• PhD, Harvard University, 1988

Research Interests

  • Classical Japanese fiction and memoir
  • Gender in Premodern Japanese culture
  • Eco-criticism and the literature of place

Courses Recently Taught

  • EALC J593 Practicum in Translation of Japanese Literature
  • EALC J461 Classical Japanese Language (bungo)
  • EALC E321 Traditional Japanese Literature (intensive writing)
  • EALC E201 Unreal Dwellings: Houses, Huts, & Palaces in Japanese Culture
  • EALC E300 Sex, Romance, and Story-Telling in the Tale of Genji

Awards and Distinctions

  • Robert F. and Margaret S. Goheen Fellow at the National Humanities Center, 2016-2017
  • Trustees Teaching Award 2014, 2009, 2007, 2001
  • William F. Sibley Memorial Prize for the Translation of Japanese Literature 2014
  • Japan Foundation Fellowship
  • Social Science Research Council Japan Advanced Research Grant (twice)
  • Fulbright Fellowship (twice)

Publication Highlights

  • “3/11: Temporary Shelter.” Translation and introduction to Tanaka Takuya, “3/11 Rinji hinanjo.” Co-translated with Yasuko Watt.
  • Yoru no nezame and the Fictional Limits of Late-Heian Aristocratic Motherhood.” In Rethinking Gender in the Post-Gender Era.  Ed. Paul Gordon Schalow and Janet A. Walker.
  • "Unruly Tales from a Dutiful Daughter." In The Father/Daughter Plot: Japanese Literary Women and the Law of the Father. Eds. Rebecca L. Copeland and Esperanza Ramirez Christensen. Honolulu: University of Hawaii Press, 2001, pp. 89-114.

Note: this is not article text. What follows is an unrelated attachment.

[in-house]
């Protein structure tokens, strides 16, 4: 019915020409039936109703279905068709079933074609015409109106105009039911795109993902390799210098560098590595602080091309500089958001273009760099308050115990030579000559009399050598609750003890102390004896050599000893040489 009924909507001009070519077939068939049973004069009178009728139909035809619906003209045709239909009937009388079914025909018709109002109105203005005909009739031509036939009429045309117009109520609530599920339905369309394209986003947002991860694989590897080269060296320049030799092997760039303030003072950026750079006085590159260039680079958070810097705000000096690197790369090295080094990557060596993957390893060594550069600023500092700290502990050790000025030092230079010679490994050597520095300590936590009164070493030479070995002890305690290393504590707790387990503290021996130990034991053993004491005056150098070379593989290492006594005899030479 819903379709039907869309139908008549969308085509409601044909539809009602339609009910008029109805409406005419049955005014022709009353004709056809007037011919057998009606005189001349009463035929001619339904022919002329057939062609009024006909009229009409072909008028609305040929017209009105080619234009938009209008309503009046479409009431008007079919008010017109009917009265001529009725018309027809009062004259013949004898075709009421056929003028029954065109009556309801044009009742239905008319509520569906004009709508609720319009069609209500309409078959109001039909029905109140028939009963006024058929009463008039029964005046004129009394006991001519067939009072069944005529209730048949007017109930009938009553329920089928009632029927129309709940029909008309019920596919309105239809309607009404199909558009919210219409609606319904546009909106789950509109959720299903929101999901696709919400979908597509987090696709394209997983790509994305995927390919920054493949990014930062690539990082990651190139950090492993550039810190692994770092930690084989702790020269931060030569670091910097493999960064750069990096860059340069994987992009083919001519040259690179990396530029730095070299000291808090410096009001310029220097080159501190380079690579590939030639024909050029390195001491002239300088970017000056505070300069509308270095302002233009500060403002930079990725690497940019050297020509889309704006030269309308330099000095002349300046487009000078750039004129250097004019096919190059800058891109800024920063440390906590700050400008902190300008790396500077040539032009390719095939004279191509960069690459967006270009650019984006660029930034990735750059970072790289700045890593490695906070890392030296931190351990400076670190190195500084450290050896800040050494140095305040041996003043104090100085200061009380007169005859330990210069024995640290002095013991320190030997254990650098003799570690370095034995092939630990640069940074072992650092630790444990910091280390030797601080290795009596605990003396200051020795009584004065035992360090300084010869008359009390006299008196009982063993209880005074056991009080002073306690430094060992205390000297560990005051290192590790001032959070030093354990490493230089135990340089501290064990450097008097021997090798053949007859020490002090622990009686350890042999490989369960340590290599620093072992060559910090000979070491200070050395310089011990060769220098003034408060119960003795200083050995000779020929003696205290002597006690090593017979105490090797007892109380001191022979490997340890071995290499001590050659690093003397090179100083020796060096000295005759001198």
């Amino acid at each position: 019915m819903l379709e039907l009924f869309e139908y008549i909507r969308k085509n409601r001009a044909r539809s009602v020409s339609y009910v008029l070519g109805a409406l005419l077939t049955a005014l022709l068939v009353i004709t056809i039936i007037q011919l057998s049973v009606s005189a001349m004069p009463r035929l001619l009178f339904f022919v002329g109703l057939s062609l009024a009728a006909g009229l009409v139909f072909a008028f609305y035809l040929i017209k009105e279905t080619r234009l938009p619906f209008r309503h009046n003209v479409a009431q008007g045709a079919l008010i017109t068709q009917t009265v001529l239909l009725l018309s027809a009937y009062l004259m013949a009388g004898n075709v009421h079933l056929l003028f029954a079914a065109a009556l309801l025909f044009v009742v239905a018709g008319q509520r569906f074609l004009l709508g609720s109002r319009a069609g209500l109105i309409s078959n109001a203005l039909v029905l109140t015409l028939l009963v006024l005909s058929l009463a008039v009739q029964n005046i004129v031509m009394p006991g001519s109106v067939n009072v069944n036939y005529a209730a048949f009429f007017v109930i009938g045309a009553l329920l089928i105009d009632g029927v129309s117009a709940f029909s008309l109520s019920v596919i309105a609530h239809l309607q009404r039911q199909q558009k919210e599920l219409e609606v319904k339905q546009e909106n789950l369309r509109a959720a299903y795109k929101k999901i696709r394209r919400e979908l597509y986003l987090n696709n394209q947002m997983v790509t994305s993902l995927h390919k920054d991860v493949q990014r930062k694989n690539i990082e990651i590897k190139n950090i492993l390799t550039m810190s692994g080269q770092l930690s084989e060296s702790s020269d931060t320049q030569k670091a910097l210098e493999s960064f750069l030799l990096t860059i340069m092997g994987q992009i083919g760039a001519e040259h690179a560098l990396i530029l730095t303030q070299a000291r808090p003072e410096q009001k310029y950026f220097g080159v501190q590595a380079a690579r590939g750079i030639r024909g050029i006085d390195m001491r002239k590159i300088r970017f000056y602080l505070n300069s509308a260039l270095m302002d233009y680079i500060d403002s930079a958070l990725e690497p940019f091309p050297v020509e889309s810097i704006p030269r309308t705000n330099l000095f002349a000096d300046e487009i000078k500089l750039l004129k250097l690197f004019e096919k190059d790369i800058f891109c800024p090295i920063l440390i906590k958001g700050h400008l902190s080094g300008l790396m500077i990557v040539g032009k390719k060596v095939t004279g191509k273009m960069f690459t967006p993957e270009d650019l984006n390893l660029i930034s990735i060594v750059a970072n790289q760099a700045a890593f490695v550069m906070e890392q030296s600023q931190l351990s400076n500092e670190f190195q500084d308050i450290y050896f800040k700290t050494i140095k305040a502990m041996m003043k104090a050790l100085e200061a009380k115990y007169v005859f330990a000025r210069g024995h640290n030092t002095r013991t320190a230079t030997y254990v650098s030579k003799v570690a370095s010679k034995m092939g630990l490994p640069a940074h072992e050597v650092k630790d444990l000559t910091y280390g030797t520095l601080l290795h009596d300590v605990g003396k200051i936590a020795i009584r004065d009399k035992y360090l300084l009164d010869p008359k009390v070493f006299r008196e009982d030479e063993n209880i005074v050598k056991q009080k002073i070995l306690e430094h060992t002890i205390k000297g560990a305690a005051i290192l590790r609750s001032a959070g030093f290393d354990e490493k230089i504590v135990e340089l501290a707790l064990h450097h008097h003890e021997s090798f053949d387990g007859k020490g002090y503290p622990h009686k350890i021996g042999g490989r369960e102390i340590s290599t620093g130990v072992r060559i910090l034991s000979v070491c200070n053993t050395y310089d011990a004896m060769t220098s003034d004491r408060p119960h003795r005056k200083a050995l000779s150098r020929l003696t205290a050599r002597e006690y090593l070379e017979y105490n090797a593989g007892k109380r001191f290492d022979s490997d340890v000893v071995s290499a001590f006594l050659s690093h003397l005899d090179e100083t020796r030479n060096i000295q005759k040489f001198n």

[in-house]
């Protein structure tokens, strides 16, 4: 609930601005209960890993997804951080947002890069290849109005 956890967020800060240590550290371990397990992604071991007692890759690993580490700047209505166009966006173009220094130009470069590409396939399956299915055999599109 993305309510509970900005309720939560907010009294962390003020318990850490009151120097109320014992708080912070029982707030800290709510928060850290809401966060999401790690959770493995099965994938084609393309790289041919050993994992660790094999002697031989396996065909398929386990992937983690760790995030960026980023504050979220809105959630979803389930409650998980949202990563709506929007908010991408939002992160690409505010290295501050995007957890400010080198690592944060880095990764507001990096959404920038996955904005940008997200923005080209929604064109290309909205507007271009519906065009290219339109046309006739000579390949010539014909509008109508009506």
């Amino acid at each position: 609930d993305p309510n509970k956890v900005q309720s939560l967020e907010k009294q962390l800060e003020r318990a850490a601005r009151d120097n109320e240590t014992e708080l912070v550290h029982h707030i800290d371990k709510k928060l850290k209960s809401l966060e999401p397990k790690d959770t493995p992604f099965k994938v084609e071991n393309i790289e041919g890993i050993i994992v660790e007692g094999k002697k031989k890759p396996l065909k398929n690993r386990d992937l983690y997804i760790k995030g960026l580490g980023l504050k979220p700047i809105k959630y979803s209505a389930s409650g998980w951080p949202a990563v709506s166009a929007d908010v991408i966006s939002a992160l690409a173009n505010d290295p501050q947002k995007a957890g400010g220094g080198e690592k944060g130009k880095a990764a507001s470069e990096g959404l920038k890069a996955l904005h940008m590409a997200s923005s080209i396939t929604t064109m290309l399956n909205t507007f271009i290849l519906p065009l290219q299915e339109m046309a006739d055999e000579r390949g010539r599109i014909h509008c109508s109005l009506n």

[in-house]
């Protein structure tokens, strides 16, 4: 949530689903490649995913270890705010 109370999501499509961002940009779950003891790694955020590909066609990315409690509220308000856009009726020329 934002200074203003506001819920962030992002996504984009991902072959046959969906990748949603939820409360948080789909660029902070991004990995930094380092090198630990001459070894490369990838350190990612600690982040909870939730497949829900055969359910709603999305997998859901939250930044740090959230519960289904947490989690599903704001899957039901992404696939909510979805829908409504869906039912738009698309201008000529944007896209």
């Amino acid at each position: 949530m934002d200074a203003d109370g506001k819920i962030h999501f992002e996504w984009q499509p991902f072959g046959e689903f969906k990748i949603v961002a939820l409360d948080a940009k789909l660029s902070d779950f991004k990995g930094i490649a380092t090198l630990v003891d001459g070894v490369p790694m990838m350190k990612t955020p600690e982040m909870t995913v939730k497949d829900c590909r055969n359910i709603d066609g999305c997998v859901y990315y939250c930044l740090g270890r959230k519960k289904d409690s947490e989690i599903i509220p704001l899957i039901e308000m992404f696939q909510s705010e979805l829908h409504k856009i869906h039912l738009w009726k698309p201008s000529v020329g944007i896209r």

Edith Sarra’s first book, on Heian women’s self-writings, Fictions of Femininity: Literary Inventions of Gender in Japanese Court Women’s Memoirs (Stanford University Press, 1999), was a winner of the Choice “Outstanding Academic Book” award for 2000. Her current book project, Unreal Houses: Character, Gender, and Genealogy in The Tale of Genji, analyzes the literary figure of the “house”—in both its architectural and genealogical senses—as a matrix for the Genji narrative’s creative re-envisioning of the problems of polygynous marriage and its fictional representations. In addition to her research on Heian court fiction and memoir literature, Sarra’s interest in the theory and practice of literary translation has recently taken her into the study of contemporary Japanese poetry. Her co-authored translation of Tanaka Takuya’s tanka sequence on the Great East Japan earthquake of 2011, “3.11: Temporary Shelter,” won the 2014 William F. Sibley Memorial Prize for the translation of Japanese literature. Together with her co-translator Yasuko Ito Watt, she is currently completing a volume-length translation of Tanaka’s poetry on the 3/11 triple disasters and the 1999 nuclear accident at Tôkaimura.